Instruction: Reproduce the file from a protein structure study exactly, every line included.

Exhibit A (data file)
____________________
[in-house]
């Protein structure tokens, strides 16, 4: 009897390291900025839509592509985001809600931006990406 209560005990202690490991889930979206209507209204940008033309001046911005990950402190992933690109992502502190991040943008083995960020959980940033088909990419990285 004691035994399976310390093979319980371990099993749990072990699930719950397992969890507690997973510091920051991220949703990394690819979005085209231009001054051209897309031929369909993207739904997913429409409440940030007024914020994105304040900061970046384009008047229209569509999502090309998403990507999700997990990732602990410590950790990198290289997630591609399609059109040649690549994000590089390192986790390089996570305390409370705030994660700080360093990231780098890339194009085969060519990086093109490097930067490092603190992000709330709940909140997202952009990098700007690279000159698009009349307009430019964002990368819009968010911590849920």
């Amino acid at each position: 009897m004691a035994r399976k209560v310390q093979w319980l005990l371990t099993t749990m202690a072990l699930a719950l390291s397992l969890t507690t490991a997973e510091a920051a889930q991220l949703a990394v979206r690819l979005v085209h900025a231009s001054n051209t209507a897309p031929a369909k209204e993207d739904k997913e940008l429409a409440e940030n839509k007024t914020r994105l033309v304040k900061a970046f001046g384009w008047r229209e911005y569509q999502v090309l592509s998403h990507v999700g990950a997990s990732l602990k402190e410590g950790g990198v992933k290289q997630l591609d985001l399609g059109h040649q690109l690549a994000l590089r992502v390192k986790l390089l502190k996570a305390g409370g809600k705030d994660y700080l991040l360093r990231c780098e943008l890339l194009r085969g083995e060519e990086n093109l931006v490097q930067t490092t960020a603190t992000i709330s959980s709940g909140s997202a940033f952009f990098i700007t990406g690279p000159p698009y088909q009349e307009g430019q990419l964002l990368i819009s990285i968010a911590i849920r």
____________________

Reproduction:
[in-house]
């Protein structure tokens, strides 16, 4: 009897390291900025839509592509985001809600931006990406 209560005990202690490991889930979206209507209204940008033309001046911005990950402190992933690109992502502190991040943008083995960020959980940033088909990419990285 004691035994399976310390093979319980371990099993749990072990699930719950397992969890507690997973510091920051991220949703990394690819979005085209231009001054051209897309031929369909993207739904997913429409409440940030007024914020994105304040900061970046384009008047229209569509999502090309998403990507999700997990990732602990410590950790990198290289997630591609399609059109040649690549994000590089390192986790390089996570305390409370705030994660700080360093990231780098890339194009085969060519990086093109490097930067490092603190992000709330709940909140997202952009990098700007690279000159698009009349307009430019964002990368819009968010911590849920």
């Amino acid at each position: 009897m004691a035994r399976k209560v310390q093979w319980l005990l371990t099993t749990m202690a072990l699930a719950l390291s397992l969890t507690t490991a997973e510091a920051a889930q991220l949703a990394v979206r690819l979005v085209h900025a231009s001054n051209t209507a897309p031929a369909k209204e993207d739904k997913e940008l429409a409440e940030n839509k007024t914020r994105l033309v304040k900061a970046f001046g384009w008047r229209e911005y569509q999502v090309l592509s998403h990507v999700g990950a997990s990732l602990k402190e410590g950790g990198v992933k290289q997630l591609d985001l399609g059109h040649q690109l690549a994000l590089r992502v390192k986790l390089l502190k996570a305390g409370g809600k705030d994660y700080l991040l360093r990231c780098e943008l890339l194009r085969g083995e060519e990086n093109l931006v490097q930067t490092t960020a603190t992000i709330s959980s709940g909140s997202a940033f952009f990098i700007t990406g690279p000159p698009y088909q009349e307009g430019q990419l964002l990368i819009s990285i968010a911590i849920r």